Genomics is the study of genes, their functions and how genes interact with one another. It’s one of the most promising and rapidly advancing areas of biomedical research. Dramatic advances in technology mean it is now fast and cost-effective to compare the entire genome of patients to find genes associated with the disease.

Insights into the genetic basis of disease enable us to diagnose, treat and prevent many inherited diseases and disorders with a genetic component, including cancer. Genomics can improve the health outlook for millions of people worldwide. With one in 12 Australians living with a genetic disorder, advances in genomic technologies mean there are increasing opportunities to deliver improved care and management to patients and their families.

UNSW Medicine also forms an integral part of the Sydney Genomics Collaborative program, established to improve genomic research across the state. The program comprises;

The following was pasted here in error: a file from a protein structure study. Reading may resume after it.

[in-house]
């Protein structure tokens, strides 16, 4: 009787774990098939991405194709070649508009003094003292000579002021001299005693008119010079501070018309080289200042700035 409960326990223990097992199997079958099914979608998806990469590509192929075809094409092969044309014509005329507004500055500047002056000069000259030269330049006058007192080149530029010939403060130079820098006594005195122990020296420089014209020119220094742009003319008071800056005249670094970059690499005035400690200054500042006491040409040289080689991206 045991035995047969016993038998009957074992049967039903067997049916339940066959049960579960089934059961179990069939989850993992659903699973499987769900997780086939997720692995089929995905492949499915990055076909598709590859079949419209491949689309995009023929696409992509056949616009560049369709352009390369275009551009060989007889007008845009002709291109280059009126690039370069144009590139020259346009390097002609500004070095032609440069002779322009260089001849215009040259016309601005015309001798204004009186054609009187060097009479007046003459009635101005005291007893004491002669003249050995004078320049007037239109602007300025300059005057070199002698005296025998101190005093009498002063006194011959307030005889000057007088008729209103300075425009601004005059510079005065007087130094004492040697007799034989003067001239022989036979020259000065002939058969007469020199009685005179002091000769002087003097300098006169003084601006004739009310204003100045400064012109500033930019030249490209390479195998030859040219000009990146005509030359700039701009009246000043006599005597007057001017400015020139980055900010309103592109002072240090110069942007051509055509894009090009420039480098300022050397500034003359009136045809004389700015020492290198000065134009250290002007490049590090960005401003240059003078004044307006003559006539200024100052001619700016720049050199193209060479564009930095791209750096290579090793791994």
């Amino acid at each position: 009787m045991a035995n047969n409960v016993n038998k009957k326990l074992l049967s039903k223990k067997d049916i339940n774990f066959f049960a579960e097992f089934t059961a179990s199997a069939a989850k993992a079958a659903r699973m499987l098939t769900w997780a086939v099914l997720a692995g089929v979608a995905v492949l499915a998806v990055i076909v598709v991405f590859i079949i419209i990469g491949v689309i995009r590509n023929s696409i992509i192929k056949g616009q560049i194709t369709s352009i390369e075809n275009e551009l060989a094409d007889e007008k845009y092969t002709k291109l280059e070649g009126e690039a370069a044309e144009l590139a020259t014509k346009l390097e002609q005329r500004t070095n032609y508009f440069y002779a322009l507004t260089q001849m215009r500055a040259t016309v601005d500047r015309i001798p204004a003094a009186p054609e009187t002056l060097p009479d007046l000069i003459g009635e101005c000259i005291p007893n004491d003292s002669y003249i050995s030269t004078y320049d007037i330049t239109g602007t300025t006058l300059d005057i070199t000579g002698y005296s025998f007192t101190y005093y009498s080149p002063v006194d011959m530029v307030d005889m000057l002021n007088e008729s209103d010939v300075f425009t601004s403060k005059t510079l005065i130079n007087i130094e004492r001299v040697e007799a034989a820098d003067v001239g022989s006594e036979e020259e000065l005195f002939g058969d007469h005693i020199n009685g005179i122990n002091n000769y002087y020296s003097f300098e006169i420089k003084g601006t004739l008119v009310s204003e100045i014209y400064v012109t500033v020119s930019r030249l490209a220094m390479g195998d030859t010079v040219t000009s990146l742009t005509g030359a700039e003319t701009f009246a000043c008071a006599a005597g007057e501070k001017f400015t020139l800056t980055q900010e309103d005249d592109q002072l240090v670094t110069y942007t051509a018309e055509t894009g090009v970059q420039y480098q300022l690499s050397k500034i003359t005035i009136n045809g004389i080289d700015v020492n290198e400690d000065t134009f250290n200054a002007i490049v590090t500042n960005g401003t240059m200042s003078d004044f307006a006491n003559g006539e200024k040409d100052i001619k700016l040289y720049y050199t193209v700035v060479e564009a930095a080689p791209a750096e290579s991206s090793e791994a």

• Medical Genome Reference Ban - a collection of about 4,000 whole genome sequences from healthy, aged people to be used for control purposes in disease-specific whole genome research.
  • NSW Genomics Collaborative Grants - funding for researchers to undertake whole genome sequencing to improve understanding of the genetic causes of disease.
  • Genomic Cancer Medicine Program - a research program dedicated to cancer genomics, led by the Head of Garvan’s Cancer Division and Director of The Kinghorn Cancer Centre, Professor David Thomas.

Case Study: Craniofacial Diagnostics

UNSW Medicine is leading Australian and international efforts to link genomic research with improved clinical outcomes.

We’ve applied emerging genetic technologies to establish a comprehensive craniofacial diagnostic service. Genomic testing is used in this program for consanguineous couples at pre-conception.

We’ve also established clinical services for Neuromuscular and Tuberous Sclerosis at the Prince of Wales Hospital through a multidisciplinary clinic.

Scientist with test tubes